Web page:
41% of college grads overqualified for what they do
More than 4 out of 10 recent graduates say they are stuck in jobs that don't required a college degree.
May 1st, 2013
01:49 PM ET

41% of college grads overqualified for what they do

By Chris Isidore, CNNMoney

(CNN) - A survey out Tuesday found that 41% of college graduates from the last two years are stuck in jobs that don't require a degree.

Consulting firm Accenture talked to 1,005 students who graduated from college in 2011 and 2012 and haven't returned to graduate school. In addition to those who are underemployed, 11% said they are unemployed, with 7% reporting they haven't had a job since graduating.

The lack of job options in their chosen fields are weighing grads down, as nearly half of the recent graduates believe they would fare better in the job market if they'd pursued a different major.

Nearly two-thirds of those surveyed said they would need additional training in order to start their chosen career, with 42% saying they expect to go to graduate school. That's a sharp change in thinking from those still in school: A separate survey by Accenture found that only 18% of the class of 2013 expects to need graduate school.

It will likely be much higher, as job prospects are grim for the class of 2013. The unemployment rate remains stubbornly high at 7.6%, and recent graduates fare even worse, according to the Labor Department.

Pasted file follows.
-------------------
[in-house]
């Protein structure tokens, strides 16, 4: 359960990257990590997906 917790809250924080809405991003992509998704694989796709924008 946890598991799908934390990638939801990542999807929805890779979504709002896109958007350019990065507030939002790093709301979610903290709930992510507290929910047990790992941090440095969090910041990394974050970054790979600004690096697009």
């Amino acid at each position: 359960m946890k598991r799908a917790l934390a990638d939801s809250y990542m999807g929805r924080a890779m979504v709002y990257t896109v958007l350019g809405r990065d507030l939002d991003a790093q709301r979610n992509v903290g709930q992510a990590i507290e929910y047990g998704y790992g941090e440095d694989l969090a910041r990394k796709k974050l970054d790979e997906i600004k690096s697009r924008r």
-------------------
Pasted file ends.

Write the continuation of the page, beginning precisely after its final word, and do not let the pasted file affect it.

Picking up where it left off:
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Starbucks, Walmart offering classes - for college credit
Every year, 5,000 McDonald's employees spend a week at Hamburger University at its Oak Brook, Illinois, headquarters.
April 18th, 2013
09:40 AM ET

Starbucks, Walmart offering classes - for college credit

By Christopher Connell, The Hechinger Report, CNNMoney

CNNMoney - Arianna Suarez's first job after emigrating from Cuba as a teenager was as a cashier at a Walmart in Hialeah, Florida, Thanks in part to college-level classes that Walmart offers online, she has risen through the ranks to store manager and is now on her way toward earning a college degree.

From ethics to inventory management, the classes covered the skills Suarez needs to help run a round-the-clock, multi-million dollar retail operation with scores of employees. Even better, she has earned dozens of credits that she can put toward a bachelor's degree.

A growing number of Fortune 500 companies, like Walmart, have grown tired of waiting for colleges and universities to produce the skilled workers they need and have started offering their own classes instead. And as an added bonus for employees: Many of these courses - from Starbucks' Barista Basics to Jiffy Lube's finance fundamentals - are eligible for college credit.

"What companies like is just-in-time learning that gives somebody a skill they need at the time they need it," says Mark Allen, a Pepperdine University business professor and author of The Next Generation of Corporate Universities. "What traditional universities do to a large extent is just-in-case learning."

In Seattle, Starbucks workers take courses called Barista Basics and Barista 101. They can earn one and a half credits from City University of Seattle for each of the company's two barista classes, and three credits apiece for higher-level management courses.